More: Apple Podcasts | ESPN App | RSS | Embed … and counting. Late last week, after a conversation about the NBA draft on our sports podcast Hot Takedown, I launched our show’s first crowdsourcing project. The question was simple:Lots of people think the NBA draft structure is broken, which leads to tanking by teams. How would you fix it?I thought this would generate a few dozen responses and perhaps some fodder for another conversation on the podcast.Turns out, we’ve tapped a nerd nerve. Almost 6,500 of you (as of this writing) have responded with incredibly thoughtful and rigorously defended proposals. Most used the form that was in the original post, but I’ve also received PDF email attachments — because the online form wasn’t big enough. And someone even dropped off a spiral-bound version of his plan at the FiveThirtyEight offices.So here we go. I’m going to sift through all 6,493 of your ideas. I can’t promise to catch every word, but the goal is still to find one plan to endorse as the official Hot Takedown proposal. Which we still plan to print out, notarize and deliver to NBA Commissioner Adam Silver’s office.Before I dive in, here a few first impressions. Many of the ideas are variations on five basic themes:Flatten out the disparity between the lottery team’s chances of getting the first pick.Scrap the lottery and have a draft-pick playoff for teams that didn’t make the playoffs.Reverse the incentive structure entirely — the best teams that didn’t make the playoffs get the highest pick.Scrap the draft entirely and let players enter the marketplace as free agents.Somehow mask a team’s incentives or uncouple them from the team’s record (e.g., only have some games count toward the lottery).But there are many, many weirder ideas as well. All of these plans have lots of wrinkles, cascading implications, and plenty of pros and cons. I was impressed by how willing most of you were to be honest about the downsides of your proposal.We’ve anonymized the proposals and posted the full set of raw submissions online. In the continued spirit of crowdsourcing, if you happen to see a plan you really like, flag it for us in the comments or tweet it to me (please include its row number so we can find it easily). By Jody Avirgan In the form, we also asked you a few questions. And a sample size of 6,500 means there’s some actual data to play with. Given that this was a poll of people who have written their own proposals to fix NBA tanking, it may not be that much of a surprise that respondents think tanking is a big problem. Some other notes:Almost a quarter of you think tanking is a 14 (big problem) on a scale of 1 to 14 lottery pingpong balls.A much smaller, but notable, number of you wrote in to argue that tanking is actually a good thing. We’ve discussed this on the podcast — it does create a compelling storyline of sorts.I’m most interested in those of you who think that tanking is not a problem but still crafted your own proposal to fix it.You are a confident bunch. About 35 percent have full faith that your plan will stop tanking entirely.220 of you have no confidence in your plan. I’d love to talk to those who don’t think tanking is a problem, don’t believe in your plan, but still submitted it. Good for you.That’s where we stand for now. I’ll be updating online and on the podcast (so, subscribe!) over the next few weeks. We’ll discuss the finalists on the show and pick a winner before the lottery May 19. Listen to the latest episode of Hot Takedown Embed Code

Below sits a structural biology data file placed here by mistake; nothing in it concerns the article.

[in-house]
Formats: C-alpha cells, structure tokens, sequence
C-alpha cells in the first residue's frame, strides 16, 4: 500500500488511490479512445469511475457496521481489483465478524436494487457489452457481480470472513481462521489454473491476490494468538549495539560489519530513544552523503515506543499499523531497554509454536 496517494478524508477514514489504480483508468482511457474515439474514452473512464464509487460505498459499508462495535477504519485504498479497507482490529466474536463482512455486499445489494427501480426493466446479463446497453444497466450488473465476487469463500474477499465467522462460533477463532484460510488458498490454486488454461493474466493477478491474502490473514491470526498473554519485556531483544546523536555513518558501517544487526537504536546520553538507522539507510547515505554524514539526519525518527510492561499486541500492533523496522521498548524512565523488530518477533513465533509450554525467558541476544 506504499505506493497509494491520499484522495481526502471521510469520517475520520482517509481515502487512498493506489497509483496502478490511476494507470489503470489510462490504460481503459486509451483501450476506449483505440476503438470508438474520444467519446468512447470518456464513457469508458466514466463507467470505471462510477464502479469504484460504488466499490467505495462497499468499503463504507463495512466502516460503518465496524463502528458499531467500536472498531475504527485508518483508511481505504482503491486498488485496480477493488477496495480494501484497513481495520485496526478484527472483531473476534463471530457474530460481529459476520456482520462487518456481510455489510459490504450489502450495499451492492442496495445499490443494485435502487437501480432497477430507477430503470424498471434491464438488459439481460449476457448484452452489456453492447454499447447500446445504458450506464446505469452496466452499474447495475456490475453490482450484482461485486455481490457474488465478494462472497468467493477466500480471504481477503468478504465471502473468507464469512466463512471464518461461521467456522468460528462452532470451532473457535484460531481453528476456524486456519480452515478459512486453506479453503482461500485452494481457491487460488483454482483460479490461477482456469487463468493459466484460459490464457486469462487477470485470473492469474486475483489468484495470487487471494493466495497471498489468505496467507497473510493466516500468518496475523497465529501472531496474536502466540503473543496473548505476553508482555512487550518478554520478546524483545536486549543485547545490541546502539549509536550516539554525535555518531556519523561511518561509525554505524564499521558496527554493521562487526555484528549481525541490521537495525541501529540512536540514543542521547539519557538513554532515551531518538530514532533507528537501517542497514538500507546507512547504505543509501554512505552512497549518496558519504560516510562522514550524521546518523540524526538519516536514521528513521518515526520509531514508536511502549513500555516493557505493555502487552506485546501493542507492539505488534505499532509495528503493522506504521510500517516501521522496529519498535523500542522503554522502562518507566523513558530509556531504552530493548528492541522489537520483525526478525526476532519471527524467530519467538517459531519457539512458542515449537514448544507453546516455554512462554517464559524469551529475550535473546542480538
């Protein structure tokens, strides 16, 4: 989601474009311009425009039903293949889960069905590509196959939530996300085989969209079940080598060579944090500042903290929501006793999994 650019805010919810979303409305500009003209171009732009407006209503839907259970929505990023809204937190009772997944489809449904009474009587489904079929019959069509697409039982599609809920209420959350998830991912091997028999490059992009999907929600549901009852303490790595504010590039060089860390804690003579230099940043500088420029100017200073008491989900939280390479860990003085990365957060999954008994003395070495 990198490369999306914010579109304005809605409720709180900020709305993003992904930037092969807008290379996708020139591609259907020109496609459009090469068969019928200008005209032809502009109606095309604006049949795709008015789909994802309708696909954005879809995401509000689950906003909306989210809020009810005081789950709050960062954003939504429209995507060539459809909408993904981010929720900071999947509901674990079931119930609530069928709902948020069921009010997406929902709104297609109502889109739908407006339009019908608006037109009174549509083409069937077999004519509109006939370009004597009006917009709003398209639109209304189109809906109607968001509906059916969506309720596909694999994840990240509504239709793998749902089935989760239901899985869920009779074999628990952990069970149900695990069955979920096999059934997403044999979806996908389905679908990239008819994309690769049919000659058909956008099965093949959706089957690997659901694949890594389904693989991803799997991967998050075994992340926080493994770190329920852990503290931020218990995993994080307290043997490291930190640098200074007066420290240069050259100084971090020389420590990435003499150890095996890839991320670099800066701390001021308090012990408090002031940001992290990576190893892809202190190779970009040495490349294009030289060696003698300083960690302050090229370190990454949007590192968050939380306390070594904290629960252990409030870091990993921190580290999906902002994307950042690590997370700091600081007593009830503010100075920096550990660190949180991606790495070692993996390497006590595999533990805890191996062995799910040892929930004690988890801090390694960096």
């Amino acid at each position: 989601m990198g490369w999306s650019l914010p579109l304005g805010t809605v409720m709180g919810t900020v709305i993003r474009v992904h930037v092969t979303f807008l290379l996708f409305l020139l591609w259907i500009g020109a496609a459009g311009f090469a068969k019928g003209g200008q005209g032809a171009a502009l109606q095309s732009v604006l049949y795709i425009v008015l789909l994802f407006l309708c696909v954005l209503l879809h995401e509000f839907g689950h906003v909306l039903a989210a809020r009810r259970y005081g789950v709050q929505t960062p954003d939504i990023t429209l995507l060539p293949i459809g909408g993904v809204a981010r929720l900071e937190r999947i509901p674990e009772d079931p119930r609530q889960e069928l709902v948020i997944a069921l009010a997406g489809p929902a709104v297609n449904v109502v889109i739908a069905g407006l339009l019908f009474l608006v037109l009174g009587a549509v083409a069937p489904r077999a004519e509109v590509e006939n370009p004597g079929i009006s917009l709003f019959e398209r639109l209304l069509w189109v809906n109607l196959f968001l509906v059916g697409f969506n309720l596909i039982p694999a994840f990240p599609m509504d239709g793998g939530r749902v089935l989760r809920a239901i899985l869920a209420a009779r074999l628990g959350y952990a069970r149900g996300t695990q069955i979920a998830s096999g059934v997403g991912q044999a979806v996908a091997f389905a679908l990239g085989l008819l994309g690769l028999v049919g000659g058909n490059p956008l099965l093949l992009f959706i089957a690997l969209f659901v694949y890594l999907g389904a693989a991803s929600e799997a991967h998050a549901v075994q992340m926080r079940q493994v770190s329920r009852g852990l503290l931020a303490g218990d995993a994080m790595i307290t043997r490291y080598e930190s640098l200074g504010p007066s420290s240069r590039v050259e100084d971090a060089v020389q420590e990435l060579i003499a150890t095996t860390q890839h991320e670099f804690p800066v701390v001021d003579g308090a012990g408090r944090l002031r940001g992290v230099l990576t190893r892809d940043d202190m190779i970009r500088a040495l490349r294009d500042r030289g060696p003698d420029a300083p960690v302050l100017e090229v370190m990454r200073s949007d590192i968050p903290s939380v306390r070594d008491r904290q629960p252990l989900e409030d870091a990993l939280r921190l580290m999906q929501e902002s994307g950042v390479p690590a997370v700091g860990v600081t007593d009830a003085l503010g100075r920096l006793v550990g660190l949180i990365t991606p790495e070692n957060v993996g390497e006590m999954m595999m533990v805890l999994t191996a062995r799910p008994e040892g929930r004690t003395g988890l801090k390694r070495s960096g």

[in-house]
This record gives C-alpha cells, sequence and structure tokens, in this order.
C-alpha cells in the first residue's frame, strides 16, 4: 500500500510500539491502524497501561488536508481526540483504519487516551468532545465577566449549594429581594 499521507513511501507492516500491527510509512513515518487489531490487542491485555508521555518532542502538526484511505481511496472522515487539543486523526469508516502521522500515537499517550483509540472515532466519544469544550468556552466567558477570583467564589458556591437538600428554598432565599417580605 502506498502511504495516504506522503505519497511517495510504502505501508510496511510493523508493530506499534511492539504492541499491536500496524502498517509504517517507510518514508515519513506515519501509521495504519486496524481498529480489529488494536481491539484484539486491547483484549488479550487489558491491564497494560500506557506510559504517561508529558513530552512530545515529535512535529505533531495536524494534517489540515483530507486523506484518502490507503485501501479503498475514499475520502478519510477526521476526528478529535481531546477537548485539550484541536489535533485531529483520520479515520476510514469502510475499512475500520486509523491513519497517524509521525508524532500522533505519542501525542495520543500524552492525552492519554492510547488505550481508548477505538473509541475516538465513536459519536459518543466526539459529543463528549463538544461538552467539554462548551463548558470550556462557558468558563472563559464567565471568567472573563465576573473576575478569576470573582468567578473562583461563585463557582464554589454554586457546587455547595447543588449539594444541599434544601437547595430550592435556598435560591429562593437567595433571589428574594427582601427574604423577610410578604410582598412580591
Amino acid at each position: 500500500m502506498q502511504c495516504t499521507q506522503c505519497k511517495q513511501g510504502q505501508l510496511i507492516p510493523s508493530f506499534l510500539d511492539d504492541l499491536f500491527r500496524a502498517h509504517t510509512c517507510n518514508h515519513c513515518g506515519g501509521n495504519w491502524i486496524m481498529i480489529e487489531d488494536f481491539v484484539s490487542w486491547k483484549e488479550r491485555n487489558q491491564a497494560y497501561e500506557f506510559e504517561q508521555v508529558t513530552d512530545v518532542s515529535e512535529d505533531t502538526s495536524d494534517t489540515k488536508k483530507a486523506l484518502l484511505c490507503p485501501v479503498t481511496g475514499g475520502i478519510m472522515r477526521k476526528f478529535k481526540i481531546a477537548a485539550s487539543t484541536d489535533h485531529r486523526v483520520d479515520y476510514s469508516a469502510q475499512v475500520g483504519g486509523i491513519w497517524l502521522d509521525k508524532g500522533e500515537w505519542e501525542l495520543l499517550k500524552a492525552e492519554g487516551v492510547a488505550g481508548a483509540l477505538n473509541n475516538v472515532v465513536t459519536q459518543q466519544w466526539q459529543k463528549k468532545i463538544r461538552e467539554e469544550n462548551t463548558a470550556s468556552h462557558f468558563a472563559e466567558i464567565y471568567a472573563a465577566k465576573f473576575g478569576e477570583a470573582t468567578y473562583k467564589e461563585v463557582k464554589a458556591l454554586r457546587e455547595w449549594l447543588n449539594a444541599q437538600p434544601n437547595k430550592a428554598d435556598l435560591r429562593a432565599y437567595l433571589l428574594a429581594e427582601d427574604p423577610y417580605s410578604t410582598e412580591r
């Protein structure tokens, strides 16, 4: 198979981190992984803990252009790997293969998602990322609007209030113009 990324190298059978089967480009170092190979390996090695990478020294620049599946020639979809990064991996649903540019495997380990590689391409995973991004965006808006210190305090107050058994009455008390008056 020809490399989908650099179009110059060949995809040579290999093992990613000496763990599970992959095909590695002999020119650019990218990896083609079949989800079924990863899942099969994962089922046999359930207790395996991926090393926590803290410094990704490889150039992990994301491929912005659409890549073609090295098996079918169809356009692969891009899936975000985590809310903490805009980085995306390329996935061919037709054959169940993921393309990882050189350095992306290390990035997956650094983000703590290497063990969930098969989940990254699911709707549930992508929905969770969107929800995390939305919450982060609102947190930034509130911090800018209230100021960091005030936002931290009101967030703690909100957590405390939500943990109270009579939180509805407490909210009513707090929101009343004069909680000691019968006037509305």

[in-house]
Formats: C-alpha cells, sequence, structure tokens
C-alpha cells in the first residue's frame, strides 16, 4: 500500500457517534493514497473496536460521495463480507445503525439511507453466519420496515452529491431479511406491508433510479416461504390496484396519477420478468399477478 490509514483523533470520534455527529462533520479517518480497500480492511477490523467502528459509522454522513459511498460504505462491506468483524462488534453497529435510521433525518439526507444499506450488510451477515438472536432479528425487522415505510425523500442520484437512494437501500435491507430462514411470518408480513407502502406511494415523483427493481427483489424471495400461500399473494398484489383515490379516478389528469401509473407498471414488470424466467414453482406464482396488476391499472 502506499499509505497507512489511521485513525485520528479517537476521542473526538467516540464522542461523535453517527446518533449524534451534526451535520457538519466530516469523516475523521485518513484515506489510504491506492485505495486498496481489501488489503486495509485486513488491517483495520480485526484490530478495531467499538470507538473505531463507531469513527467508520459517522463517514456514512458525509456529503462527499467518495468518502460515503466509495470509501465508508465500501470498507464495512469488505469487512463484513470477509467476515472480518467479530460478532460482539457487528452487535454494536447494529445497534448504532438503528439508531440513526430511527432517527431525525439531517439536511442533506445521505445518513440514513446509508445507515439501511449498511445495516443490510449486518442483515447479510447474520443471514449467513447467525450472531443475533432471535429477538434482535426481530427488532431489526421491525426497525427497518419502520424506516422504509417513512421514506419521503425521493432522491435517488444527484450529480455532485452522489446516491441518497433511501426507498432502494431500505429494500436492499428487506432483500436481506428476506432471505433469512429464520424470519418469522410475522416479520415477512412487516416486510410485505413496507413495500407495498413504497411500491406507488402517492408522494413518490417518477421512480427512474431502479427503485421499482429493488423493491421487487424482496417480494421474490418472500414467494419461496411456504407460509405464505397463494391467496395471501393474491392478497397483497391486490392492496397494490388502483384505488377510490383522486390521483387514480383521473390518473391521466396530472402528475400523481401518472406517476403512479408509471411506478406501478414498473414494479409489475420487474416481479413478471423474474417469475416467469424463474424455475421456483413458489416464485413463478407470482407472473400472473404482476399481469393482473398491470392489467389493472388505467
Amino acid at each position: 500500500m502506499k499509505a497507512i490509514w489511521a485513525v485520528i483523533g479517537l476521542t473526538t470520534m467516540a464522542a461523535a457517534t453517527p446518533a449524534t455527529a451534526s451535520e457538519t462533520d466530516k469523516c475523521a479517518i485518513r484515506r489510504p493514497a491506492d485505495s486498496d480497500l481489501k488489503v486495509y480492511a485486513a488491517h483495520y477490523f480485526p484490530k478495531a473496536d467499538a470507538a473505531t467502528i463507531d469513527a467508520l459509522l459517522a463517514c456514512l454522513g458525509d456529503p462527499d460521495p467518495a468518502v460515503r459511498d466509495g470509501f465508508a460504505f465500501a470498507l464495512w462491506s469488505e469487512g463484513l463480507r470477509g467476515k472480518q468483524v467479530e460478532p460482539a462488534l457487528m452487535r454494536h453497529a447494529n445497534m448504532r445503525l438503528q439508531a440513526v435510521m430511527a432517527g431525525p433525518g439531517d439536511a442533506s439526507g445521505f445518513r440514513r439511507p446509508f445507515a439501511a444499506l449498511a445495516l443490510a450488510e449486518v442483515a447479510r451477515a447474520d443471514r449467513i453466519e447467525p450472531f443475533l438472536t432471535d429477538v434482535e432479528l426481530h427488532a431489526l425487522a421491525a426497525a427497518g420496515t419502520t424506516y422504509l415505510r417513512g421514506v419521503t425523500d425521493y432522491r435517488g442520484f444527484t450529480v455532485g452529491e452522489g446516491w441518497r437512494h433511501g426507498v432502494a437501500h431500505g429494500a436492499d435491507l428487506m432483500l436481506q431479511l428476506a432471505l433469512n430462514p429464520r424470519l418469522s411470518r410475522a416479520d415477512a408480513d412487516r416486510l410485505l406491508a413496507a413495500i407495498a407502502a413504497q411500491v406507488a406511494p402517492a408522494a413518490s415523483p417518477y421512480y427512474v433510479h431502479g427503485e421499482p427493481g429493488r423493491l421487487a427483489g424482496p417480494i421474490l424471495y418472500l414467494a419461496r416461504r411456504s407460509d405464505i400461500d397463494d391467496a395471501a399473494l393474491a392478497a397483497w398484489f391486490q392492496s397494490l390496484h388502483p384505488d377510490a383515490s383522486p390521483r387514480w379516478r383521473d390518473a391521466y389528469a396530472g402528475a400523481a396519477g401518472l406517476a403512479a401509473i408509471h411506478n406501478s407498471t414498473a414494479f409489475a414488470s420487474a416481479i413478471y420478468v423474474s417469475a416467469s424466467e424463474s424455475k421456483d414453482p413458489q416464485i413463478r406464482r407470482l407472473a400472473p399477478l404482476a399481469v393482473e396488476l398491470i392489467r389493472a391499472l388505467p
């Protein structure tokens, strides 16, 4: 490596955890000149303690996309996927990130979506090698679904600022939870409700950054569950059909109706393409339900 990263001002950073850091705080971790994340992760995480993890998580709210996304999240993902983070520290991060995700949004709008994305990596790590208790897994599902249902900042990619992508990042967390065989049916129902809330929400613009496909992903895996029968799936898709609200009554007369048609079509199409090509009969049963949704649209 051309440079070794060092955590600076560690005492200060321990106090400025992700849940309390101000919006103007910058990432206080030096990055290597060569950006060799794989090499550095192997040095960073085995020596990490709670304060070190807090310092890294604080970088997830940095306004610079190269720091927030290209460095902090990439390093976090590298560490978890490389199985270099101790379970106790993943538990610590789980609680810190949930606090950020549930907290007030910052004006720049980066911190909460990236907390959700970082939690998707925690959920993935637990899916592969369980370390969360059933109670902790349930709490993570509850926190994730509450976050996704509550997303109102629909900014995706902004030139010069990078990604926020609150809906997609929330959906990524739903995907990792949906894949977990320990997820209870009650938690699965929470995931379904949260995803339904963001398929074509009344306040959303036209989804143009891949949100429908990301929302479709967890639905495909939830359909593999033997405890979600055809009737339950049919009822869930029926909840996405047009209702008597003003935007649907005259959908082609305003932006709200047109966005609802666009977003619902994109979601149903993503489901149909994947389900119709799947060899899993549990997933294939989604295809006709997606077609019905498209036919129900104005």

Bonnier showed the biggest jump in ad pages (up 19 percent) while Meredith showed the largest drop in ad pages (down 10 percent) among six major publishers in the first quarter of 2011, according to data from MagazineRadar. Bonnier also had the most individual brands advertising in its magazines in the first quarter at 1,608, beating out Time Inc., which had 1,539 individual advertisers (Time Inc. had the most individual brand advertisers in 2010 among the six major publishers tracked by MagazineRadar). However, Time Inc. had the most overall ad pages in the first quarter at 4,629, posting a 3 percent gain. Hachette saw pages up 2 percent in the first quarter while ad pages fell for both Conde Nast and Hearst (down 3 percent and 5 percent respectively), according to MagazineRadar.